There is a forum of Native English Teachers (NET) in Hong Kong talking about our role in the Education system. One of the commentators broke the NET teachers into two possible roles: a “cute puppy mascot (doesn’t know much but awfully fun to play with), or like a work colleague with a respected skill set that they utilize to the best of their ability.”
In some ways, I fit in the ‘cute puppy’ area. Students learn best when they want to learn either by having fun or having what they are learning relates to how they live. Most of my lessons have lots of different activities to make the time move. They have games, role-playing, group work and other things to engage the students. The local teacher is either helping me, handling the discipline and a few have no purpose in the room. Where the difference comes is outside the classroom.
A lot of Hong Kong students don’t have the chance to talk enough in class, and there isn’t a lot of time outside of my lessons. I try to fill the gaps during the recesses, lunch breaks and after school where possible. Generally speaking, the lower form kids, loved it. The older kids hate it since their speaking is weaker as they don’t speak as much in class. They are more afraid of making mistakes.
I want my students to get better in every way. The Hong Kong Education system is about passing tests/exams to get into a better school. It meant moving away from the ‘cute puppy’ role and into the role of an educator, but it has been tough as the kids see me as fun. They have a hard time switching when I switch to the ‘educator role.’ It is where I need to maintain discipline and bring some focus where the students struggle. It is also where I get frustrated.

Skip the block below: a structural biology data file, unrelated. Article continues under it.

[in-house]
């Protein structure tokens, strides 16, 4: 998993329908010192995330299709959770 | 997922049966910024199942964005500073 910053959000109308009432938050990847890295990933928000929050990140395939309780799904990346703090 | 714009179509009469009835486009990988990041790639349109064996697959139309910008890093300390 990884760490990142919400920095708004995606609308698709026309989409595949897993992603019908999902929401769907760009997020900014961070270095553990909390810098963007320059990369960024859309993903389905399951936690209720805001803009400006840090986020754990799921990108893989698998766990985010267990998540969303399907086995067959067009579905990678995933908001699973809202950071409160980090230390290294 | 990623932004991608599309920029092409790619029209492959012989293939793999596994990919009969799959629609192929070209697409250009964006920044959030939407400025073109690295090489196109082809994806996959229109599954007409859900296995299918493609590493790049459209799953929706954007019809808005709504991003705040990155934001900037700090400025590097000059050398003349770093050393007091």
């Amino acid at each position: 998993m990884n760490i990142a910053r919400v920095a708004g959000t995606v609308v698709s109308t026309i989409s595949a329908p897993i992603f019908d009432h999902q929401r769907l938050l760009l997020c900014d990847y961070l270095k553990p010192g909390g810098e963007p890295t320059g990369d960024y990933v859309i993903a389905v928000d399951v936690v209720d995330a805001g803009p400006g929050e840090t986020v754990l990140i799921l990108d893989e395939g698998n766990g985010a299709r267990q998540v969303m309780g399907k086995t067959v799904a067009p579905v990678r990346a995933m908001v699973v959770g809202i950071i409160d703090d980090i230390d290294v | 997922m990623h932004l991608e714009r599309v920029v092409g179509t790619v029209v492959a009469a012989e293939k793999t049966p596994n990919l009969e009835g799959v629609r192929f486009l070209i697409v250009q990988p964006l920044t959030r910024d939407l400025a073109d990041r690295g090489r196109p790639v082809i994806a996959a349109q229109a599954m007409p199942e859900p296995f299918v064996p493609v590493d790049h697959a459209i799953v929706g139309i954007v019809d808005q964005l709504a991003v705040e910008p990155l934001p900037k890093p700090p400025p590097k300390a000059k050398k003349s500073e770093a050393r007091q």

The activities are still task-based and try to engage the student’s interests. Keeping them on task when doing group and paired work is tough since they are not used to it in their other classes. Some teachers understand the value. They help guide this, but others can’t see the value in it and do it without the same enthusiasm.
I want the things we teach were more focused on helping students be more creative than testing them on knowledge. I wish they help the students be more reflective and more compassionate for the future. Some teachers understand this. It is where I become more of a colleague. When we co-plan, we plan ways to build these into the students and try to help the students go beyond the task.
For other teachers, it is all about getting the students to the next grade if they know the knowledge or not. This is usually done in a more disciplinary role and is challenging when I want the kids to be happy.